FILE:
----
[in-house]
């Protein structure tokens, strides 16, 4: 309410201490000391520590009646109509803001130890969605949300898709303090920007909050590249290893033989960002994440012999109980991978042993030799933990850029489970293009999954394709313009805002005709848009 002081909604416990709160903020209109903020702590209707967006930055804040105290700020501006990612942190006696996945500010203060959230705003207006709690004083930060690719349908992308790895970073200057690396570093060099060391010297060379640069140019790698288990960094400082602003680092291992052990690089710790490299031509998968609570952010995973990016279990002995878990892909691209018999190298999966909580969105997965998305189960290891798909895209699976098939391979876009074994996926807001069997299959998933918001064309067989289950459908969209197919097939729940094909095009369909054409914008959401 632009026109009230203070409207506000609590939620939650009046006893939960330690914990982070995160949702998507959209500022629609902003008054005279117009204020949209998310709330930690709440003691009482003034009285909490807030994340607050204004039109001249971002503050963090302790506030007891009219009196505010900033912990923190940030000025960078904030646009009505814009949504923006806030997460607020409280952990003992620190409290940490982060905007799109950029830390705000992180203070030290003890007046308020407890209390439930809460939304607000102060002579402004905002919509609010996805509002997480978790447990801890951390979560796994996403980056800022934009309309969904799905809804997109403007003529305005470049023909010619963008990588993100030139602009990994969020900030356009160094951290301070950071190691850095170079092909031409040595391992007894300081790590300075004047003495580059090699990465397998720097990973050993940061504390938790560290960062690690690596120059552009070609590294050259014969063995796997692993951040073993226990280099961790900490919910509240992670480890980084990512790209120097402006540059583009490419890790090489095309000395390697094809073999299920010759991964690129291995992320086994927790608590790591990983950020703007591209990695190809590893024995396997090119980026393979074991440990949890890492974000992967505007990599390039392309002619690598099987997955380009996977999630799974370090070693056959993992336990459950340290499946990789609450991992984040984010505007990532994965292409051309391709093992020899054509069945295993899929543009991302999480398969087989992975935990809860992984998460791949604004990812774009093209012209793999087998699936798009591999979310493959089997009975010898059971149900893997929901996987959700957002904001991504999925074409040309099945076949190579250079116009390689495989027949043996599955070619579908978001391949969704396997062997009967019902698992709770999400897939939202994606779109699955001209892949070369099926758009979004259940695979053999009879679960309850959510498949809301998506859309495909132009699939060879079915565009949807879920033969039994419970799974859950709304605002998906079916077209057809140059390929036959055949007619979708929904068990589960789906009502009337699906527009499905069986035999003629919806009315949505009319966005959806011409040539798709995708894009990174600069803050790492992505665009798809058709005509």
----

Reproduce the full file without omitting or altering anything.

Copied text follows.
[in-house]
């Protein structure tokens, strides 16, 4: 309410201490000391520590009646109509803001130890969605949300898709303090920007909050590249290893033989960002994440012999109980991978042993030799933990850029489970293009999954394709313009805002005709848009 002081909604416990709160903020209109903020702590209707967006930055804040105290700020501006990612942190006696996945500010203060959230705003207006709690004083930060690719349908992308790895970073200057690396570093060099060391010297060379640069140019790698288990960094400082602003680092291992052990690089710790490299031509998968609570952010995973990016279990002995878990892909691209018999190298999966909580969105997965998305189960290891798909895209699976098939391979876009074994996926807001069997299959998933918001064309067989289950459908969209197919097939729940094909095009369909054409914008959401 632009026109009230203070409207506000609590939620939650009046006893939960330690914990982070995160949702998507959209500022629609902003008054005279117009204020949209998310709330930690709440003691009482003034009285909490807030994340607050204004039109001249971002503050963090302790506030007891009219009196505010900033912990923190940030000025960078904030646009009505814009949504923006806030997460607020409280952990003992620190409290940490982060905007799109950029830390705000992180203070030290003890007046308020407890209390439930809460939304607000102060002579402004905002919509609010996805509002997480978790447990801890951390979560796994996403980056800022934009309309969904799905809804997109403007003529305005470049023909010619963008990588993100030139602009990994969020900030356009160094951290301070950071190691850095170079092909031409040595391992007894300081790590300075004047003495580059090699990465397998720097990973050993940061504390938790560290960062690690690596120059552009070609590294050259014969063995796997692993951040073993226990280099961790900490919910509240992670480890980084990512790209120097402006540059583009490419890790090489095309000395390697094809073999299920010759991964690129291995992320086994927790608590790591990983950020703007591209990695190809590893024995396997090119980026393979074991440990949890890492974000992967505007990599390039392309002619690598099987997955380009996977999630799974370090070693056959993992336990459950340290499946990789609450991992984040984010505007990532994965292409051309391709093992020899054509069945295993899929543009991302999480398969087989992975935990809860992984998460791949604004990812774009093209012209793999087998699936798009591999979310493959089997009975010898059971149900893997929901996987959700957002904001991504999925074409040309099945076949190579250079116009390689495989027949043996599955070619579908978001391949969704396997062997009967019902698992709770999400897939939202994606779109699955001209892949070369099926758009979004259940695979053999009879679960309850959510498949809301998506859309495909132009699939060879079915565009949807879920033969039994419970799974859950709304605002998906079916077209057809140059390929036959055949007619979708929904068990589960789906009502009337699906527009499905069986035999003629919806009315949505009319966005959806011409040539798709995708894009990174600069803050790492992505665009798809058709005509």